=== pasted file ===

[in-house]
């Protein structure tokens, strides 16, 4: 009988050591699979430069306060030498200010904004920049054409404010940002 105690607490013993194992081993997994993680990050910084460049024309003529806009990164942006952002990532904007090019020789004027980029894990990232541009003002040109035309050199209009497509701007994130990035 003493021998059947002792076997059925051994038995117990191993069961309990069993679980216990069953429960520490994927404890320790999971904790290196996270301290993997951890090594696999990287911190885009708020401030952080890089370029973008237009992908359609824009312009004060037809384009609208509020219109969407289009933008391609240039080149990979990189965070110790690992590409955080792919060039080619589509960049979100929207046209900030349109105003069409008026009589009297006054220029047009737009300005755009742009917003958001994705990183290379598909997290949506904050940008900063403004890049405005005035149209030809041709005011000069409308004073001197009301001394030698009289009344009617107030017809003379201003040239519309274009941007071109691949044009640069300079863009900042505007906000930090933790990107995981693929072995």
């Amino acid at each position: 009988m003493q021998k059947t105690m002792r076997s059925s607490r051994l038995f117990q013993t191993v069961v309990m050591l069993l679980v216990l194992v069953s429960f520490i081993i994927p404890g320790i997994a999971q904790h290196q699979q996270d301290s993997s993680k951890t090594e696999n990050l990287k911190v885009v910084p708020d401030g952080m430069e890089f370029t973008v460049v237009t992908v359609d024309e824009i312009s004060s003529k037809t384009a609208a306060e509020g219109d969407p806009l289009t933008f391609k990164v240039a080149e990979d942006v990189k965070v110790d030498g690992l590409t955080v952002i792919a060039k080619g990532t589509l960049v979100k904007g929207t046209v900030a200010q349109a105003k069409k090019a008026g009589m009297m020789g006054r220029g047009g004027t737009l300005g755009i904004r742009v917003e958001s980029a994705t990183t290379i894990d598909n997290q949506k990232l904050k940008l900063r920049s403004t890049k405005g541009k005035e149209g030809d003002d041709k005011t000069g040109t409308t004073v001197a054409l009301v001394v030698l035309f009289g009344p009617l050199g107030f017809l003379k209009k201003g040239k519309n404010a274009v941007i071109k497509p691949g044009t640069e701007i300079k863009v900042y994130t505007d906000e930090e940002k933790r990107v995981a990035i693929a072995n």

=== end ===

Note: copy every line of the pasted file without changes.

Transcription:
[in-house]
């Protein structure tokens, strides 16, 4: 009988050591699979430069306060030498200010904004920049054409404010940002 105690607490013993194992081993997994993680990050910084460049024309003529806009990164942006952002990532904007090019020789004027980029894990990232541009003002040109035309050199209009497509701007994130990035 003493021998059947002792076997059925051994038995117990191993069961309990069993679980216990069953429960520490994927404890320790999971904790290196996270301290993997951890090594696999990287911190885009708020401030952080890089370029973008237009992908359609824009312009004060037809384009609208509020219109969407289009933008391609240039080149990979990189965070110790690992590409955080792919060039080619589509960049979100929207046209900030349109105003069409008026009589009297006054220029047009737009300005755009742009917003958001994705990183290379598909997290949506904050940008900063403004890049405005005035149209030809041709005011000069409308004073001197009301001394030698009289009344009617107030017809003379201003040239519309274009941007071109691949044009640069300079863009900042505007906000930090933790990107995981693929072995």
């Amino acid at each position: 009988m003493q021998k059947t105690m002792r076997s059925s607490r051994l038995f117990q013993t191993v069961v309990m050591l069993l679980v216990l194992v069953s429960f520490i081993i994927p404890g320790i997994a999971q904790h290196q699979q996270d301290s993997s993680k951890t090594e696999n990050l990287k911190v885009v910084p708020d401030g952080m430069e890089f370029t973008v460049v237009t992908v359609d024309e824009i312009s004060s003529k037809t384009a609208a306060e509020g219109d969407p806009l289009t933008f391609k990164v240039a080149e990979d942006v990189k965070v110790d030498g690992l590409t955080v952002i792919a060039k080619g990532t589509l960049v979100k904007g929207t046209v900030a200010q349109a105003k069409k090019a008026g009589m009297m020789g006054r220029g047009g004027t737009l300005g755009i904004r742009v917003e958001s980029a994705t990183t290379i894990d598909n997290q949506k990232l904050k940008l900063r920049s403004t890049k405005g541009k005035e149209g030809d003002d041709k005011t000069g040109t409308t004073v001197a054409l009301v001394v030698l035309f009289g009344p009617l050199g107030f017809l003379k209009k201003g040239k519309n404010a274009v941007i071109k497509p691949g044009t640069e701007i300079k863009v900042y994130t505007d906000e930090e940002k933790r990107v995981a990035i693929a072995n």